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Re: Battery Buggy B

Posted: September 19th, 2009, 8:57 am
by andrewwski
I don't see any way that you could interpret the rules so that you could use them. They are pretty specific. EV rules did allow them. Microcontrollers and the like do not fit that line you posted, so the answer would be no, they're not allowed.

Re: Battery Buggy B

Posted: September 19th, 2009, 9:04 pm
by fleet130
The rules seem to be quite clear on what is allowed. Past rules for other events have no bearing on current events. What you see in SO videos only shows what was applicable at the time the video was made. The only rules are the rules found in the current rules manual and as clarified on Videos have no bearing on the rules.

Re: Battery Buggy B

Posted: September 20th, 2009, 7:15 am
by Cyberdyne-850
Thanks. The key piece of information I was missing (that Andrew provided) was that "EV Rules allowed for it." Since I did not have those rules, I was only a little worried (say, 1 tenth of 1 percent) that EV had a similar clause about electonic components, and the presence of microcontrollers at competitions represented a very liberal interpretation.

So, with this posting, let me say I stand convinced that microcontrollers are not allowed (in Battery Buggy B). As an aside, I am glad for it. As a volunteer mentor, it will be more fun for me teaching (and learning about) basic electronics (vs. microcontroller programming). :D

Re: Battery Buggy B

Posted: September 23rd, 2009, 3:52 pm
by bob3443
So i have to build something for tryouts to get onto the team. I think I'd be best off building another sort of vehicle, so I'm going to build a battery buggy. I still don't have the rules and i don't think i'm getting them till wayyyyy later. I have two weeks and i want to get parts soon. I was wondering if someone had the rules so i don't have to build a completely new car for the competition. does anyone know if we're allowed to use laser pointers? and if so can we have like a person stand by the end of the track and hold up a paper or something there to see where the laser is actually pointing to? If we can't use lasers can we use scopes? also how many/what type of batteries are we allowed to use. What are the min/max dimensions of the car/wheels? How heavy can it be? is the tie-breaker by weight? any other important rules?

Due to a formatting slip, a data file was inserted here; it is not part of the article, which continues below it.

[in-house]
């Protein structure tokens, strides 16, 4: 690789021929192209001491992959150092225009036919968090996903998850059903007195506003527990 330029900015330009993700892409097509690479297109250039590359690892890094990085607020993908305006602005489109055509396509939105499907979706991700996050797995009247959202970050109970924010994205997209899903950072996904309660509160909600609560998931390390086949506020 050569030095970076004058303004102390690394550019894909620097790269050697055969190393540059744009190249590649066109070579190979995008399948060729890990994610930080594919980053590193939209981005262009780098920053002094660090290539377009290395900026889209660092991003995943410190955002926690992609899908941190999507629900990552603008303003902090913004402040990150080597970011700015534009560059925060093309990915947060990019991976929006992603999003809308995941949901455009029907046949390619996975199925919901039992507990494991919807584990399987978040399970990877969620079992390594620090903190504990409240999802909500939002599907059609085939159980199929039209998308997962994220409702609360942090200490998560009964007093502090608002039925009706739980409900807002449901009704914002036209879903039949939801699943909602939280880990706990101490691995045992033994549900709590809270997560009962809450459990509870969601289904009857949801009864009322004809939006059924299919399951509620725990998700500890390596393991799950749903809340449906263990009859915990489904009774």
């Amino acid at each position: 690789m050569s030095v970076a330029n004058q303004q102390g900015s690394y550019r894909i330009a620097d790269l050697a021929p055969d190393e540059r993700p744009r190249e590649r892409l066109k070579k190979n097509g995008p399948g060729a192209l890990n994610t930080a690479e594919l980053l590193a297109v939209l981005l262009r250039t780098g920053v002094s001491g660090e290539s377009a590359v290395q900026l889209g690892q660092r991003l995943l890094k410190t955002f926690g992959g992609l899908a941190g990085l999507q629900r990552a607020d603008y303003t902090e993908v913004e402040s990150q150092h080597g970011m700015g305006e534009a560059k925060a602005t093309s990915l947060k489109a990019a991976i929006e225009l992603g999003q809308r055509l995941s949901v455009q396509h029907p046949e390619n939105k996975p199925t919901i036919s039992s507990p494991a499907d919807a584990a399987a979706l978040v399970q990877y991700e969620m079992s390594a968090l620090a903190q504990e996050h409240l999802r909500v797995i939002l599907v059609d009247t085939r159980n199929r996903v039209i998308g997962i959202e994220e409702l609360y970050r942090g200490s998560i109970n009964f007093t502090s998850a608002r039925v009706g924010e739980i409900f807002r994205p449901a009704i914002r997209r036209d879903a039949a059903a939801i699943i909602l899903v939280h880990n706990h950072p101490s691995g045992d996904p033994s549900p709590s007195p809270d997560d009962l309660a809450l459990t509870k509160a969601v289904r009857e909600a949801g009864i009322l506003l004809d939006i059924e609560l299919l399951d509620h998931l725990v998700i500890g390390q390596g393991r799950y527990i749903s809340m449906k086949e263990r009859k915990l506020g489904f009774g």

also, would any of these two switches be the type of power switch i'm looking for? and although it doesn't say dimensions or weight it says it mounts in a 7/16" hole, so it can't be that big. ... Id=2062532 ... Id=2062515
which is the best micro switch? ... 286.c0.m14 ... 286.c0.m14 ... Id=2049718
please tell me if the are ok under the rules or not.

edit: is there any thing special i should look for in a motor? I should put a small gear on the axle and a bigger one on the motor right?

Re: Battery Buggy B

Posted: September 23rd, 2009, 5:12 pm
by Uncle Fester
Let's simplify spec stuff-- a lot.

Switches: For the voltages you'll be working at, and the current load you'll have, "cheaper" works just fine. don't worry about VAC or VDC, you won't be at any load that will matter. If you use a magnetic reed switch, however (I've never seen anyone do this), their current limits are so low that yes, it's a worry.

I've had very good luck with adding an extension to snap switches (even though the stainless steel is virtually impossible to solder anything to) by wrapping solder braid (the stuff that sucks up solder so you can remove soldered parts) around the lever and the extension, adding solder to the wrapped assembly, and then pinching it with a pair of SMALL needlenose pliers or diagonal cutters to make it tighter. USED solder braid actually works easier because it's nice and stiff. I've made many a DPDT switch out of a pair of SPDT switches by placing them side-by-side and linking the lever arms together in this fashion. Heck, I made an 8PDT switch once this way.

Relays will work at a lower voltage than specified. Many 12V relays will "kerchunk" quite solidly at 9V. Excessive voltage CAN be a problem, if you overdo it. A 5V relay run at 6V or even 9V is NOT an issue. A 3V relay at 12V will let the magical smoke out.

I just did business with ALL ELECTRONICS, ELECTRONICS GOLDMINE, and KELVIN. All have websites, are easy to order from, and have pictures of almost all the stuff. Of the three, Kelvin is the simplest (little unnecessary detail), but is the slowest and seems to always backorder something when I make an order.

Re: Battery Buggy B

Posted: September 24th, 2009, 7:49 am
What STUFF do we need for the battery buggy event?

Re: Battery Buggy B

Posted: September 24th, 2009, 10:05 am
by fleet130
The design of the buggy is entirely up to you so the "STUFF" you need will vary, depending on your tastes. Here's a post from the old Electric Vehicle thread that should be applicable to this event:
Basic Electric Vehicle/Battery Buggy

With Dark Sabre's help, I've added some pics on the Battery Buggy Image Gallery. The vehicle above could win medals at many tournaments if it were made to the current required dimensions.